Inevitably, this sometimes makes you feel like you’re merely running through the motions, moving from point A to point B, and so on, until everything just blends together.
Meanwhile, many reviewers discuss the obvious fact that Call of Duty: Ghosts is incredibly linear and is, more often than not, an exercise in “follow the leader.” Whilst this is undeniably true and, at times, has a tendency to grate, I firmly believe there is a place for linear, cinematic shooters like Ghosts, where the action is brought to the player. As a halfway compromise, however, future iterations might want to lose some of the more prolific handholding sections and at least try to make the illusion of choice more convincing.
Space Shoot-Outs and Fishy Friends
It’s also important to briefly touch upon the addition of space and underwater levels, which add aesthetic variety to the single-player campaign. The space level takes place onboard a militarized space station, called ODIN, with zero-G battles playing out in a surprisingly entertaining way, if not cut a little short.
The aquatic level, on the other hand, was a mixed bag. This part of the game is, without question, visually arresting and showcases the new engine in all its glory. With all the settings cranked up to maximum, these scenes are an aesthetic pleasure.
The underwater gameplay starts out quite nicely, and provides one of the rare moments in the game where the action is put on the backburner, reminiscent of the exceptional Pripyat mission from the original Modern Warfare. The shooting areas do little justice to the visuals, however, and the lack of cover has a tendency to frustrate.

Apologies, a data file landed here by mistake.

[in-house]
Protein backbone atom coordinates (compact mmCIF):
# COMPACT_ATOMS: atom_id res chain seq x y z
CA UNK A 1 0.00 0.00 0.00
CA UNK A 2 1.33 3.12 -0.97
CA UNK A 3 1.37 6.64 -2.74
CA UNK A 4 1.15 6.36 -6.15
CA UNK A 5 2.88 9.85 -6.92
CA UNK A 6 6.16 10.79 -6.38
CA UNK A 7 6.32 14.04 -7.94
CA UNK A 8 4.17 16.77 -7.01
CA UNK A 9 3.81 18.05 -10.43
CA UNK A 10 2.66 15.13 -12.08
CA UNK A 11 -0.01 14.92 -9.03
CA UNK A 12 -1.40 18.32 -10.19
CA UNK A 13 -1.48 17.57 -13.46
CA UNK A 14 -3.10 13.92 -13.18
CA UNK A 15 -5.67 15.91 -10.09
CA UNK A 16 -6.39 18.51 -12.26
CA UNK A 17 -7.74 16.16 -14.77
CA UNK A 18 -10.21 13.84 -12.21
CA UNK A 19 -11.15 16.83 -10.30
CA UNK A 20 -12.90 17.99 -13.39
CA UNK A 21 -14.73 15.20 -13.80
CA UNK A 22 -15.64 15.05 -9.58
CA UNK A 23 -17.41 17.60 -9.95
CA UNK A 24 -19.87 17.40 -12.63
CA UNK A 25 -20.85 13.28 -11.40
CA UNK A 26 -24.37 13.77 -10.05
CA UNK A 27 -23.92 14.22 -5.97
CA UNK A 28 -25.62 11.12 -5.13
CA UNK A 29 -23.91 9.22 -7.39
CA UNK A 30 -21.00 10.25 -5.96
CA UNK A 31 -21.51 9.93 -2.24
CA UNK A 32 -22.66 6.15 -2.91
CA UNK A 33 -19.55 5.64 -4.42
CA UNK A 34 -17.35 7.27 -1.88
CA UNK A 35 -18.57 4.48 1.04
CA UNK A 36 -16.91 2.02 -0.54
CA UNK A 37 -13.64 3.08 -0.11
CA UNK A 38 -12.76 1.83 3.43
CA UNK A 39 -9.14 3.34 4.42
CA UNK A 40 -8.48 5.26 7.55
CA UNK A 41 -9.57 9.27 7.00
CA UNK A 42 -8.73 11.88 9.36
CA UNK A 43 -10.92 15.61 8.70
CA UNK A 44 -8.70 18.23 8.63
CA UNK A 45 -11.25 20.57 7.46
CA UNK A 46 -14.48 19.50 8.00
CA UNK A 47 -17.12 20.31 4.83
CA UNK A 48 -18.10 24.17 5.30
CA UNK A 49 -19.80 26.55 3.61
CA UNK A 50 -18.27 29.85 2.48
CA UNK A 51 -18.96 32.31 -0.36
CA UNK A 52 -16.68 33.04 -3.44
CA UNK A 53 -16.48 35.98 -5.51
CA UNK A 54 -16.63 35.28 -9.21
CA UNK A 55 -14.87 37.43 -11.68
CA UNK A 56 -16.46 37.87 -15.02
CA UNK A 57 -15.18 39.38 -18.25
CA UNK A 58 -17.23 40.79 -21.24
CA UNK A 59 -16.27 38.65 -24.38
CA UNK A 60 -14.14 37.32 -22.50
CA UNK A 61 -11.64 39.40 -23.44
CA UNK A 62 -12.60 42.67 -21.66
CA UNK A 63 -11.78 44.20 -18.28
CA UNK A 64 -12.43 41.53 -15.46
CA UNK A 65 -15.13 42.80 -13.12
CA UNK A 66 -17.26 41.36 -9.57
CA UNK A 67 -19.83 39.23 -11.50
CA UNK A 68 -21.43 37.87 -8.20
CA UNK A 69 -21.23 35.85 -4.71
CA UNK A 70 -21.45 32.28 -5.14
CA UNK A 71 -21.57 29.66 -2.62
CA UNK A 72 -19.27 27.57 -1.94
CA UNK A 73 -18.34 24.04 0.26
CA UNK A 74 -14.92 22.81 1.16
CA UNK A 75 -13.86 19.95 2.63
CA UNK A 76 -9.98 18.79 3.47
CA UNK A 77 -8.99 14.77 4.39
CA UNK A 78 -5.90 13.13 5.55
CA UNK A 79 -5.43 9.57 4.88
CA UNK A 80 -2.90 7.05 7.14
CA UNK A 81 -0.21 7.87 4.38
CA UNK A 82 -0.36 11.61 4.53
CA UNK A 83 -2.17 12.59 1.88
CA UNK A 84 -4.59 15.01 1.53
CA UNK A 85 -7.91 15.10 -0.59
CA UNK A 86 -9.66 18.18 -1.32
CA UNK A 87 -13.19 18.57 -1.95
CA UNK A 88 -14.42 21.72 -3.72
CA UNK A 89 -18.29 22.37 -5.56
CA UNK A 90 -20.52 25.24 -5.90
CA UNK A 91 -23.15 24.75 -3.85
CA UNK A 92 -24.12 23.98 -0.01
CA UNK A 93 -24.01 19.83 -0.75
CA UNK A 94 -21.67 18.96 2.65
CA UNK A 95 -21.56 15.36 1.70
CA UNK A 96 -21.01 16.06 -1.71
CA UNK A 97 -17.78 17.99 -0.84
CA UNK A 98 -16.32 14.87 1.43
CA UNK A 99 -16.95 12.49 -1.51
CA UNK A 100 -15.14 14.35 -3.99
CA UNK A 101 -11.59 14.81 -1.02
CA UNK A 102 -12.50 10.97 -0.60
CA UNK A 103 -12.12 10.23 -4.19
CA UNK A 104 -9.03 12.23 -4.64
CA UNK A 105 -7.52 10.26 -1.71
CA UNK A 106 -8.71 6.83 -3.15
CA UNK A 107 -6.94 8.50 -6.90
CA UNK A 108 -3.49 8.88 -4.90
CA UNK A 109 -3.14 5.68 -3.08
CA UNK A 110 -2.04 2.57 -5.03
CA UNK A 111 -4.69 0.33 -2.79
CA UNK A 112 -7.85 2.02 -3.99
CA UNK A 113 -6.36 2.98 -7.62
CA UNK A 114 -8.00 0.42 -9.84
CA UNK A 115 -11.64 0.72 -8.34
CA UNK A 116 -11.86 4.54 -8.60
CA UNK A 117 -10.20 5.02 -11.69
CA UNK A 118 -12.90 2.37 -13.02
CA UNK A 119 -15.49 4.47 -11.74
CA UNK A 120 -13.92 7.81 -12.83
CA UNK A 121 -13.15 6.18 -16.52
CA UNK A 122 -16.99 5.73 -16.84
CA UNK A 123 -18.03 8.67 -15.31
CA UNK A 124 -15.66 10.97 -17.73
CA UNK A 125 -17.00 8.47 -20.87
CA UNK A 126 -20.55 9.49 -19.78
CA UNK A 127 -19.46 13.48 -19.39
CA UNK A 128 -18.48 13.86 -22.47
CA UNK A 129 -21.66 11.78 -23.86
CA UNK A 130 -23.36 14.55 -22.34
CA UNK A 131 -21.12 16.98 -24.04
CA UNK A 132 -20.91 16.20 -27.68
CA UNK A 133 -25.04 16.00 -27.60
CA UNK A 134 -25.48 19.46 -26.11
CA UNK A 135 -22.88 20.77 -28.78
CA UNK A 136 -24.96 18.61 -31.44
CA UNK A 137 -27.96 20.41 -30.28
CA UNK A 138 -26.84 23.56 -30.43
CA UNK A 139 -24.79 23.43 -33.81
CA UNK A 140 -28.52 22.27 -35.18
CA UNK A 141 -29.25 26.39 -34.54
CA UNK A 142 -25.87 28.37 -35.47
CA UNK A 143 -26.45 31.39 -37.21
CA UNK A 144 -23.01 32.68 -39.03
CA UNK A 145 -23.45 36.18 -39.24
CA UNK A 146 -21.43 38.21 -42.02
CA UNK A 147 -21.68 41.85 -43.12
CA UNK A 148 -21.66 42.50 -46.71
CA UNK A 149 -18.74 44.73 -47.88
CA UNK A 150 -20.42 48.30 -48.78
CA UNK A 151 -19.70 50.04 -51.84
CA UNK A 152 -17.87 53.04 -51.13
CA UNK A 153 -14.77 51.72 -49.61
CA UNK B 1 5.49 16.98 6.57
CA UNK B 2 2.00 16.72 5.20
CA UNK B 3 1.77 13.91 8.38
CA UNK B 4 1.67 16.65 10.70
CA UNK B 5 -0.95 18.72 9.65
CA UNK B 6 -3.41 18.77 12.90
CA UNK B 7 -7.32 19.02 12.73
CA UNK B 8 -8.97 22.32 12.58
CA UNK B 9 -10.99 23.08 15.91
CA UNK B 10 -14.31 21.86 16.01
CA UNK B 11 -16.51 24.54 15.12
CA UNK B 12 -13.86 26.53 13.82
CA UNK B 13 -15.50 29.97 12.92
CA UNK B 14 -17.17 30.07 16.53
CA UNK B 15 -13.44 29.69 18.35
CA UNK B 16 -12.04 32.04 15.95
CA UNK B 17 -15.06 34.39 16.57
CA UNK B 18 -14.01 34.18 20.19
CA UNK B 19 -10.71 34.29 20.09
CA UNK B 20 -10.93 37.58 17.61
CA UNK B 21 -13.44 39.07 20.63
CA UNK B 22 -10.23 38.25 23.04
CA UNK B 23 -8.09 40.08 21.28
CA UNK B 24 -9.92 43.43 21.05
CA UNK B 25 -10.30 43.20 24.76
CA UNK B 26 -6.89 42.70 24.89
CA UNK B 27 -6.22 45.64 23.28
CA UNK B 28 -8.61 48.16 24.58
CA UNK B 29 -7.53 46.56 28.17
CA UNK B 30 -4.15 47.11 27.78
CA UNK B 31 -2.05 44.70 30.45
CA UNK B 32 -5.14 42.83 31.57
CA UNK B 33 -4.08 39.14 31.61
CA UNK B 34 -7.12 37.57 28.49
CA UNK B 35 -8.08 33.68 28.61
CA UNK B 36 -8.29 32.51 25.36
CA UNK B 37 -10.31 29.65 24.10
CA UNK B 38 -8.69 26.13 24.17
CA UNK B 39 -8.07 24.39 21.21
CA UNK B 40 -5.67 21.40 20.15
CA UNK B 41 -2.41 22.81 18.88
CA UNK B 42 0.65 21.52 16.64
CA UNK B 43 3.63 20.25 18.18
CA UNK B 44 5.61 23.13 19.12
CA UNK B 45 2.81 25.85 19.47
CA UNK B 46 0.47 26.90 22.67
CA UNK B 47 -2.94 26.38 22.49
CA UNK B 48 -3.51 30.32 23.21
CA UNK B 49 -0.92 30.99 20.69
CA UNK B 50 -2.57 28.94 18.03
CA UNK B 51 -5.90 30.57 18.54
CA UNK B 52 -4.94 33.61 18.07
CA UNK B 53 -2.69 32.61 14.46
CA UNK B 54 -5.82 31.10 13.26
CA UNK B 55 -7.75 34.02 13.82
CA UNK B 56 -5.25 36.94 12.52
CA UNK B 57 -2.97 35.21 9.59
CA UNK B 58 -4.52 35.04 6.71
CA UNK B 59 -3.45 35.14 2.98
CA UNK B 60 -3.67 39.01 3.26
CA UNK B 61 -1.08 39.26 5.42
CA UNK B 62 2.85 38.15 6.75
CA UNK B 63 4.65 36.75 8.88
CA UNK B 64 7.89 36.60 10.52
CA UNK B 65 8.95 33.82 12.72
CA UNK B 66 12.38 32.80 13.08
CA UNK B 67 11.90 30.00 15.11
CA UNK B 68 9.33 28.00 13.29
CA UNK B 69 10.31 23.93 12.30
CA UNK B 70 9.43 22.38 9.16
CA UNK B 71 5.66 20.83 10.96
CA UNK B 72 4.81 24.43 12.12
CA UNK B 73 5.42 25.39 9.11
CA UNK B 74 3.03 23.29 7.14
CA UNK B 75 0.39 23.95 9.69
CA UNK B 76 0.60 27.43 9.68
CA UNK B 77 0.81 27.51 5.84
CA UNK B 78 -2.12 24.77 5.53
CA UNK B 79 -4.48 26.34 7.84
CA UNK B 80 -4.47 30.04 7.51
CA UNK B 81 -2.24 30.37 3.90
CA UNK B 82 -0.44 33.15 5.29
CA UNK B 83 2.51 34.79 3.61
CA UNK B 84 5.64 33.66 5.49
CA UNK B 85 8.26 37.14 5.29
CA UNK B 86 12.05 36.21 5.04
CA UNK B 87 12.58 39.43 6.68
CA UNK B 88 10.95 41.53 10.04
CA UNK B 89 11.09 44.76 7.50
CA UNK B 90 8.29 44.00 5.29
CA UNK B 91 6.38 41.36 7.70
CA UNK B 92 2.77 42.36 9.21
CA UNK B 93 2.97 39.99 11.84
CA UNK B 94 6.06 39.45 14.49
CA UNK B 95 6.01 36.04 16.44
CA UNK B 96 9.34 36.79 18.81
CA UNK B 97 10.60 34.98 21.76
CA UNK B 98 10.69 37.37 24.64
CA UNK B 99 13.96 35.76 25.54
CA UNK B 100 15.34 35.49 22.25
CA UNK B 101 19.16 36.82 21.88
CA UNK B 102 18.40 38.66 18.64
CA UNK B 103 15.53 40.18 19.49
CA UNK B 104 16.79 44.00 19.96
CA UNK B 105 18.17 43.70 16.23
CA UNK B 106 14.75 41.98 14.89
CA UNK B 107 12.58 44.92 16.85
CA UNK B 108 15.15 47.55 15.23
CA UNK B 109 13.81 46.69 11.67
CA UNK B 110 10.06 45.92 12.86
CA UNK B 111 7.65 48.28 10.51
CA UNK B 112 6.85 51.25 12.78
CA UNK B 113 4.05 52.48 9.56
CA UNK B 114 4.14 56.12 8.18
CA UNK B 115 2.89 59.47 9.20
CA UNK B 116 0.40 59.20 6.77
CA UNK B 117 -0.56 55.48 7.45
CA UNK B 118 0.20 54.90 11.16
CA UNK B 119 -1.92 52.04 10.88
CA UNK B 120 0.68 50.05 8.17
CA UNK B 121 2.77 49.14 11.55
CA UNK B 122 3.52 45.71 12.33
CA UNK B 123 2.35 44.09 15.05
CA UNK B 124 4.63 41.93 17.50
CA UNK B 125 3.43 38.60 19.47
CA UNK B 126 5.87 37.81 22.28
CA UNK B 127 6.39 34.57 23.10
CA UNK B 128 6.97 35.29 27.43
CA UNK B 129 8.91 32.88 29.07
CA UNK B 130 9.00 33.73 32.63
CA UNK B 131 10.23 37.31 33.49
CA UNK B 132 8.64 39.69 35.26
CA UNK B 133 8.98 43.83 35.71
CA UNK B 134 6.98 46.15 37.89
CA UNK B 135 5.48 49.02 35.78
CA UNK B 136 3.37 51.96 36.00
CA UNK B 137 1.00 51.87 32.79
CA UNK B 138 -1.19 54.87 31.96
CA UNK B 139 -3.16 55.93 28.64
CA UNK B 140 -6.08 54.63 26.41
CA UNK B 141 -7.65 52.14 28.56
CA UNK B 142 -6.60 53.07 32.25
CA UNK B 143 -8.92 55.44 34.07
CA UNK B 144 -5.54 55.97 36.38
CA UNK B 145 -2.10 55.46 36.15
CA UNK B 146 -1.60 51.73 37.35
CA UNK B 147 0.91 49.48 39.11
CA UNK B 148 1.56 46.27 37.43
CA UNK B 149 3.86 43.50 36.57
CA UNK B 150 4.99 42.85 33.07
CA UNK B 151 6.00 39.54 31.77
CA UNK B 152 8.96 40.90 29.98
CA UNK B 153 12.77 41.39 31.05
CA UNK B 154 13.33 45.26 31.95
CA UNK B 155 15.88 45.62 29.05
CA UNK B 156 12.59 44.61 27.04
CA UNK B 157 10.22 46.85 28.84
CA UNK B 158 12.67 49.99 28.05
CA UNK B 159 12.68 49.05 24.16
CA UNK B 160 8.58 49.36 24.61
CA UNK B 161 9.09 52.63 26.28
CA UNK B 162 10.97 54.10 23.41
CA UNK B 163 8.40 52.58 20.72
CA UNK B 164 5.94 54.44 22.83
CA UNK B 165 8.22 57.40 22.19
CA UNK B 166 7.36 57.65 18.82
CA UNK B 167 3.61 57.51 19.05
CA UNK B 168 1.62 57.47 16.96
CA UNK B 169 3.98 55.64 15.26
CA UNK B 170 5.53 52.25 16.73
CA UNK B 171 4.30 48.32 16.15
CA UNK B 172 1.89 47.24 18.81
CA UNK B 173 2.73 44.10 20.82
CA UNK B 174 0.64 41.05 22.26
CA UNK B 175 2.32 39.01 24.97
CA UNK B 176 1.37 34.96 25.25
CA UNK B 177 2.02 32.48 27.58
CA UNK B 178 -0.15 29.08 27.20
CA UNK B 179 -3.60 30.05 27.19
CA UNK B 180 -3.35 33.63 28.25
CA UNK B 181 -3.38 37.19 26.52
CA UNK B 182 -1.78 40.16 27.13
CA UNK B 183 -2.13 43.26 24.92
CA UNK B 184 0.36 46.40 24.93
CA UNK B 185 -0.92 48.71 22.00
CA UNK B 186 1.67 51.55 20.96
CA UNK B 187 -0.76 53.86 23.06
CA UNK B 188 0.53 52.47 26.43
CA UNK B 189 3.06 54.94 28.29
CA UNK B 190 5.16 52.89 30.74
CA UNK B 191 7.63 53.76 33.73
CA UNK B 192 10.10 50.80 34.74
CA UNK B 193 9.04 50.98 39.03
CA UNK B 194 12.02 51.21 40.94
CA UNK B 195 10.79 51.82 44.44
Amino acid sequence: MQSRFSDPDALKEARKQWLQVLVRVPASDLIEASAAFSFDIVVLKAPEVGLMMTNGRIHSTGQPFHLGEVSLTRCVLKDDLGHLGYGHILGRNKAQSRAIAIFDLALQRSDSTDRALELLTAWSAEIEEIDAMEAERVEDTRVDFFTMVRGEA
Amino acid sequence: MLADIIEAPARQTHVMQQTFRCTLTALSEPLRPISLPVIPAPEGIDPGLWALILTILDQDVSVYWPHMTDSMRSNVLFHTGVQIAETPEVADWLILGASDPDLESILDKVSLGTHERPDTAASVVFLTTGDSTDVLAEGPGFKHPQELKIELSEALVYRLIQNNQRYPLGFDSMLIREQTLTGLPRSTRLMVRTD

Vehicle levels are a marginal step forward for the series. Naturally, you’ll be tasked with the obligatory turret sequence, as you flee the bad guys in an armored vehicle. Similar turret sequences are dotted throughout the entire campaign and, after the umpteenth time of use, begin to lose their appeal.
One of the highlights of vehicle-specific combat involves blasting around an airfield in a overpowered tank, dispatching waves of hapless enemies. The tanks are hilariously fast and allow you to rotate rapidly on the spot, like you’re floating on ice. Irrespective, the level is great fun and doesn’t force the player to sit in a turret and watch events play out passively. These drivable areas are also much more expansive and provide some small semblance of freedom.
Meanwhile, earlier during the game, the player pilots a rather nimble helicopter around a bunch of oil fields in the Gulf of Mexico. Again, the craft’s maneuverability has an unrealistic arcade-like feel to it, but still remains entertaining to control. Unfortunately, this sequence does linger a tad too long and the straightforward mechanic of blowing up enemy vehicles does become tiresome.
The Riley Factor
Throughout the single-player campaign you will also get the opportunity to play a character of the canine variety – Riley. Riley is, of course, the German Shepherd that Activision and co. have been mercilessly droning on about, since the game’s first reveal.